Later in the day, when it’s time to catch the last boat back to Guernsey, we’re running late. Diminutive Sark has myriad distractions between its plentiful nature and charming shops. “Surely, the ferry won’t leave without us?” we say, as we race down a steep hill toward the dock. “After all, we know the seigneur; he’s given us tea!” (I admit we suffer from some entitlement, thanks to our brief audience with the island’s leader.) In the end, we reach the ferry in plenty of time. We watch as the boatmen unload a cache of supplies for Sark’s few inhabitants, most notably a beribboned, child-sized, play kitchen for a little Sarkian’s birthday.
Sark stands out as a most appreciated field trip. But, we have come to the Channel Islands, specifically Guernsey, in the first place, with visions of The Guernsey Literary and Potato Peel Pie Society dancing in our heads. If you’ve read the book (co-authored by Mary Ann Schaffer and Annie Barrows) or seen the popular film adaptation, then you’ve likely yearned to visit yourself. The story about love and hardship in the aftermath of World War II (following years of German occupation) continues to woo tourists who discover an unspoiled destination, peculiarly quaint and gratifyingly frozen in time.
Home to buccaneers, displaced nobles, farmers, and mariners, it attracted artistic characters like Victor Hugo—who wrote from his eccentric home, Hauteville House, which vaunts surreal interiors he designed himself. Or, Auguste Renoir—who painted from its windswept cliffs
Self-governing, a mélange of both French and English characteristics thanks to its location between the two nations, Guernsey has been historically rogue and independent—though after William the Conqueror, it swore allegiance to the British crown. Home to buccaneers, displaced nobles, farmers, and mariners, it attracted artistic characters like Victor Hugo—who wrote from his eccentric home, Hauteville House, which vaunts surreal interiors he designed himself. Or, Auguste Renoir—who painted from its windswept cliffs. With bucolic meadows, some 27 bays, craggy cliffs, and an appealing capital, St. Peter Port, complete with a warren of cobbled streets, a centuries-old castle, and Regency architecture, Guernsey exudes as much a storybook quality as Sark—albeit buzzier, bigger, and more urbane.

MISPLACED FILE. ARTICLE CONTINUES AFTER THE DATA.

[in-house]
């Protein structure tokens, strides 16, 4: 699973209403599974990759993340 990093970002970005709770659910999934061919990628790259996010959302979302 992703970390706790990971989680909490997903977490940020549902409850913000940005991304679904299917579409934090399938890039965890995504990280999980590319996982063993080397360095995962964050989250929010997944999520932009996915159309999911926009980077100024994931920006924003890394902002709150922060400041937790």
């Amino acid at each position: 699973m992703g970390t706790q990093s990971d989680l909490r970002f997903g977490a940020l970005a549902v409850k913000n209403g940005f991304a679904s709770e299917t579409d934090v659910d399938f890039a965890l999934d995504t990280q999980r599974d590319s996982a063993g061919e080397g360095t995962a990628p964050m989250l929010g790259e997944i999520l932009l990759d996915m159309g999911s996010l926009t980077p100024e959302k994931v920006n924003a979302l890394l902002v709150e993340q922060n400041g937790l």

Gastronomes will be drawn by its dairy goods (butter from its special, spotted cows), artisan spirits (including a unique gin infused with local rock samphire, a succulent which grows by the sea), shellfish (an abalone-like mollusk called ormer), classic cream teas, and “veg hedges” (little stalls, wedged in the hedgerow, that sell garden goods via honor jars). History buffs will swoon over Guernsey’s Neolithic monuments and World War II memorabilia (the island’s occupation resulted in numerous bunkers and extant artifacts—even a haunted hospital). Outdoor enthusiasts can hike the cliffs, surf, dive, or golf, while true adventure fanatics should try “coasteering,” which involves adrenaline-charged leaping, cave-exploring, scrambling, rappelling, hiking, and swimming to make one’s way along the coastline.
Unlike some homage trips to literary or film sites, Guernsey actually delivers what readers harbor in their imaginations. We half-expect to see fictional characters biking alongside the hedgerows or picnicking on the beach. However, (spoiler alert), the movie wasn’t filmed here, and the book’s author had visited only once. Nevertheless, as local tour guide extraordinaire Gill Girard puts it: “They got things remarkably right.”
The best way to immerse in “Potato Peel Pie” fun is to drive or walk the city with Gill, an award-winning, gold guide and the person named consultant on local history and customs for the film teams. If anybody knows what to wear when meeting a seigneur, it’s Gill. “He’ll take you as you are,” she says, winking, when I ask.
Is there a recipe for potato peel pie? To find out, you’ll have to visit Guernsey. Gill will know.